This case is being prosecuted by Assistant United States Attorneys John Docherty and Julie E. Allyn of the District of Minnesota, with assistance from Trial Attorney Timothy Visser of the Justice Department’s Civil Rights Division. The team also worked closely with Assistant United States Attorney Eugene Miller of the U.S. Attorney’s Office for the Central District of Illinois.

Defendant Information:

MICHAEL MCWHORTER, 29

Clarence, Ill.

Convicted:

  • Intentionally Obstructing, and Attempting to Obstruct, by Force and the Threat of Force, the Free Exercise of Religious Beliefs, 1 count
  • Carrying and Using a Destructive Device During and in Relation to Crimes of Violence, 1 count
  • Possession of a Machine Gun, 1 count
  • Conspiracy to Interfere with Commerce by Threats and Violence, 1 count
  • Attempted Arson, 1 count
     
    JOE MORRIS, 23
    Clarence, Ill.
     
    Convicted:
  • Intentionally Obstructing, and Attempting to Obstruct, by Force and the Threat of Force, the Free Exercise of Religious Beliefs, 1 count
  • Carrying and Using a Destructive Device During and in Relation to Crimes of Violence, 1 count
  • Possession of a Machine Gun, 1 count
  • Conspiracy to Interfere with Commerce by Threats and Violence, 1 count
  • Attempted Arson, 1 count
     
    MICHAEL HARI, 47
    Clarence, Ill.
     
    Charges in the District of Minnesota:
  • Intentionally Defacing, Damaging, and Destroying any Religious Real Property Because of the Religious Character of that Property, 1 count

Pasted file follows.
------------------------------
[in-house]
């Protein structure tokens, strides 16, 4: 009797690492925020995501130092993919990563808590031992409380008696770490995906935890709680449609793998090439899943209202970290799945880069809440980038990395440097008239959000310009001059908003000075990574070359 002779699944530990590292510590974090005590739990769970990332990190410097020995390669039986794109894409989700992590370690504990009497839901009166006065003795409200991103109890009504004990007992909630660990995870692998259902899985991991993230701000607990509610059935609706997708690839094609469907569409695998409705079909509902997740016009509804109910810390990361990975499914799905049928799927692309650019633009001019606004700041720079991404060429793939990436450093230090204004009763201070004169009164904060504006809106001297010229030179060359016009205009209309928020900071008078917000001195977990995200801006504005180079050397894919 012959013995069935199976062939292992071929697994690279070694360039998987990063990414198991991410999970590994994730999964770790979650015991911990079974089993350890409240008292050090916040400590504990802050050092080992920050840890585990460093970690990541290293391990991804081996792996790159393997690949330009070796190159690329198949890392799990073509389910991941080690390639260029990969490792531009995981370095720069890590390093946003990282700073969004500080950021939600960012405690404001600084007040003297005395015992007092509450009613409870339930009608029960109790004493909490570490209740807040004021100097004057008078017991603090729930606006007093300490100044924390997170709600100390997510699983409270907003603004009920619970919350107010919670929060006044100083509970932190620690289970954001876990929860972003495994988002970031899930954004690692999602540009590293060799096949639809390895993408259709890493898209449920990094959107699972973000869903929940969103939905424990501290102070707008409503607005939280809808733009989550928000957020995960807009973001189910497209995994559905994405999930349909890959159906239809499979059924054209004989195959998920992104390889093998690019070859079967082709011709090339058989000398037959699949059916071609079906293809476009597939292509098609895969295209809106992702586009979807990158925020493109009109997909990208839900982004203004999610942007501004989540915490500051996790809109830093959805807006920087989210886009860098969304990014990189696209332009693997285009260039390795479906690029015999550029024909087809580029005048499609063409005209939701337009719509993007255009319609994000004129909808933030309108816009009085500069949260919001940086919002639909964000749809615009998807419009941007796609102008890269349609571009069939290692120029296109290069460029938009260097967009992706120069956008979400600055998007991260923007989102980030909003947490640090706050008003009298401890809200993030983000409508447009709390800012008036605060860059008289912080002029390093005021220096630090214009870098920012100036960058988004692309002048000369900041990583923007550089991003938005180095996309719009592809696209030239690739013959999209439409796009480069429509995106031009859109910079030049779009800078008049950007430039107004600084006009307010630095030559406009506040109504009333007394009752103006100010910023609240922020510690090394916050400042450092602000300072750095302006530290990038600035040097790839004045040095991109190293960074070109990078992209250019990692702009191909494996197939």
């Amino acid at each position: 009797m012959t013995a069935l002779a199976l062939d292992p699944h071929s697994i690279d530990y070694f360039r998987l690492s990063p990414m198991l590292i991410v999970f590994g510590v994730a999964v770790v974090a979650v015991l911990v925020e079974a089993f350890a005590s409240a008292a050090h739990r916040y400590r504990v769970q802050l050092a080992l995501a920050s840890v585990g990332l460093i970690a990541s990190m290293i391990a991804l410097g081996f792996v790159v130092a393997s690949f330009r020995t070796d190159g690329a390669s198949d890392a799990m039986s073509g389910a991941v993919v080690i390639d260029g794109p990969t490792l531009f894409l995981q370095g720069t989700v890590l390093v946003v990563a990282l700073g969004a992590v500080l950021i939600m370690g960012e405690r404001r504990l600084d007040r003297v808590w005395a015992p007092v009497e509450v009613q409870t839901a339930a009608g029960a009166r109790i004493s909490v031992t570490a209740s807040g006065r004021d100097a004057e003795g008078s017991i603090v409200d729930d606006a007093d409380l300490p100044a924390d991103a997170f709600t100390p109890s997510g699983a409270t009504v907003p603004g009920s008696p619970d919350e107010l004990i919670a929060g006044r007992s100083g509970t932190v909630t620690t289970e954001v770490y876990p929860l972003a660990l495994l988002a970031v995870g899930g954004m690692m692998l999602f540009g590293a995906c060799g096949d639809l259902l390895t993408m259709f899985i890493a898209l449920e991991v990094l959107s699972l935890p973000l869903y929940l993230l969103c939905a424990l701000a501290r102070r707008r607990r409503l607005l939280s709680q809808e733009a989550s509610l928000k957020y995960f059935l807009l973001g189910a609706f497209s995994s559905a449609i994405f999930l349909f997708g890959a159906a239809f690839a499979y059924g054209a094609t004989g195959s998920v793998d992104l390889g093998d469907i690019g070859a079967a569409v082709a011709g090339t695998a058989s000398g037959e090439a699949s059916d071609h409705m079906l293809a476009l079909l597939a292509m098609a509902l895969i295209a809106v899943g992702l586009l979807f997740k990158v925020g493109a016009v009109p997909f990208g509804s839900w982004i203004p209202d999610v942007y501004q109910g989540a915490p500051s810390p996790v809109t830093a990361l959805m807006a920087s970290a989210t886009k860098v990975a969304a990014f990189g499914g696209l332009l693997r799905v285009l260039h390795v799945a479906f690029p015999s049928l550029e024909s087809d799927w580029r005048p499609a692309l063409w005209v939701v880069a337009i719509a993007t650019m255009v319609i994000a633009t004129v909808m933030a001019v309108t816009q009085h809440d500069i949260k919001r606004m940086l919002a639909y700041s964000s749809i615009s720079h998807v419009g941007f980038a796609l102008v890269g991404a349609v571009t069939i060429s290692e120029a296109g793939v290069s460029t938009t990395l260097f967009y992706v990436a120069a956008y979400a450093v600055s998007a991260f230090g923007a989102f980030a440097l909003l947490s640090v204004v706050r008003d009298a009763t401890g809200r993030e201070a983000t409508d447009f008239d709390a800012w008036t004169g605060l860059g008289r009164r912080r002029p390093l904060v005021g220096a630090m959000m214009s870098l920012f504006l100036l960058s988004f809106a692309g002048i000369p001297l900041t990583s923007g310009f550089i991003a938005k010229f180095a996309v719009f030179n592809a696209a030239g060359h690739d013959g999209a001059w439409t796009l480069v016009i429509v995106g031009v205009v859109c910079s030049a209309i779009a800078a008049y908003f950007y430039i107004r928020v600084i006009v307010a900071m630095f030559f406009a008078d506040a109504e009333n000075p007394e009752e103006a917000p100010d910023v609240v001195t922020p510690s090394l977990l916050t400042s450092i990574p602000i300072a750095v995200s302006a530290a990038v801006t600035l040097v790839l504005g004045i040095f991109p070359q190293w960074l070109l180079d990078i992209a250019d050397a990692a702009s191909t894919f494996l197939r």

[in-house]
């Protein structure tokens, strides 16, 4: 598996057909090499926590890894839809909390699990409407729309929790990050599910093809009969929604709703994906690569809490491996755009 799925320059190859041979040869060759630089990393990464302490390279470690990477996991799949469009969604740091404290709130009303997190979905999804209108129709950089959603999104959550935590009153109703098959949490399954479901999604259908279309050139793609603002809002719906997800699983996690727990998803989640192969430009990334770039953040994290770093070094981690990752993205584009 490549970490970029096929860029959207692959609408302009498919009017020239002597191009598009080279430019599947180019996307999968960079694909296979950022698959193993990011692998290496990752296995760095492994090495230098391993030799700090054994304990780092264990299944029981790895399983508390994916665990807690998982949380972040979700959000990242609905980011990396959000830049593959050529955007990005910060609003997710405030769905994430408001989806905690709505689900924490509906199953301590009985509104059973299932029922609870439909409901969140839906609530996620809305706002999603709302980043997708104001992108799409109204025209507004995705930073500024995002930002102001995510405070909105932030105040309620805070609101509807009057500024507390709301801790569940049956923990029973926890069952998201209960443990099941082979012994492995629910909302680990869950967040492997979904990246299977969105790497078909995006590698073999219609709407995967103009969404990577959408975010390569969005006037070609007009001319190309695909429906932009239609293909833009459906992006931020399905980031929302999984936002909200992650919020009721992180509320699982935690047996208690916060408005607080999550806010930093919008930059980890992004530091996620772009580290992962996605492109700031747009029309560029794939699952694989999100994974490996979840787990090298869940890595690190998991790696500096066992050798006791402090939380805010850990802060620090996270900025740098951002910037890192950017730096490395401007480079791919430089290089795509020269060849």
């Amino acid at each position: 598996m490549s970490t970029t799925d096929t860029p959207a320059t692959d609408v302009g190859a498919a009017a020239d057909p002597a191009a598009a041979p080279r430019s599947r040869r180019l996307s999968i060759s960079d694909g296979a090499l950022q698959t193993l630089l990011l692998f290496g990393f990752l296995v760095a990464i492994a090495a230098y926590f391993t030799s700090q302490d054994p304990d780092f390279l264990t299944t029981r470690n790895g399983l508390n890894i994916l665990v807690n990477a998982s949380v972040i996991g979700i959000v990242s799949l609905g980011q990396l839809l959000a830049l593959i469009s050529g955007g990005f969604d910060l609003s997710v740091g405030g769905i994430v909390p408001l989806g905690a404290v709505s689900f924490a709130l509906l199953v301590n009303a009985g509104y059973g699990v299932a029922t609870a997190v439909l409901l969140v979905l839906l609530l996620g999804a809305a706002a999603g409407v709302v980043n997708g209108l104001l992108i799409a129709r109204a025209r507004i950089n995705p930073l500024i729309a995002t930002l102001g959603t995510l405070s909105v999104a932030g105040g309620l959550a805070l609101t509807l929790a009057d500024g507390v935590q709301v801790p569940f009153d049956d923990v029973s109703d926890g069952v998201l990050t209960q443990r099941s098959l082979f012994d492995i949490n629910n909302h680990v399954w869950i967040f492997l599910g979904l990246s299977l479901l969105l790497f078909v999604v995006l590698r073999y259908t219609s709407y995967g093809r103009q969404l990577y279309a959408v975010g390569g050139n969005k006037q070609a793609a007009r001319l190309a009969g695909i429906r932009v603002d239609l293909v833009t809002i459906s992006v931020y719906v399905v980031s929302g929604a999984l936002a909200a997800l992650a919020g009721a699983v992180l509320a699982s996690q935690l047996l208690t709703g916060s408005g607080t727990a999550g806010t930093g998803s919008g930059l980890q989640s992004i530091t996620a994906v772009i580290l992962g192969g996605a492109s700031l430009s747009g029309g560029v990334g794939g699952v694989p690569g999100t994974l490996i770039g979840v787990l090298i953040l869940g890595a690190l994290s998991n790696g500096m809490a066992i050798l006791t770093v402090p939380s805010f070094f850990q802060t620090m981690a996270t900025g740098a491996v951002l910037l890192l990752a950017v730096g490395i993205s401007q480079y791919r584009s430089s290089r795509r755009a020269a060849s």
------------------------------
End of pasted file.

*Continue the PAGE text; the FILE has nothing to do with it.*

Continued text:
• Intentionally Obstructing, and Attempting to Obstruct, by Force and the Threat of Force, the Free Exercise of Religious Beliefs, 1 count
  • Conspiracy to Commit Federal Felonies by Means of Fire and Explosives, 1 count
  • Carrying and Using a Destructive Device During and in Relation to Crimes of Violence, 1 count
  • Possession of an unregistered destructive device, 1 count

 

Charges in the Central District of Illinois[2]:

  • Possession of a Machine Gun, 1 count
  • Conspiracy to Interfere with Commerce by Threats and Violence, 1 count
  • Attempted Arson, 1 count
  • Possession of a firearm by a felon, 1 count

 

 

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United States Attorney’s Office, District of Minnesota: (612) 664-5600

 

 

 

[1] The charges against defendant Michael Hari are accusations, and he is presumed innocent unless and until proven guilty.

Topic(s): 
Civil Rights
Hate Crimes
Violent Crime
Component(s): 
Updated January 24, 2019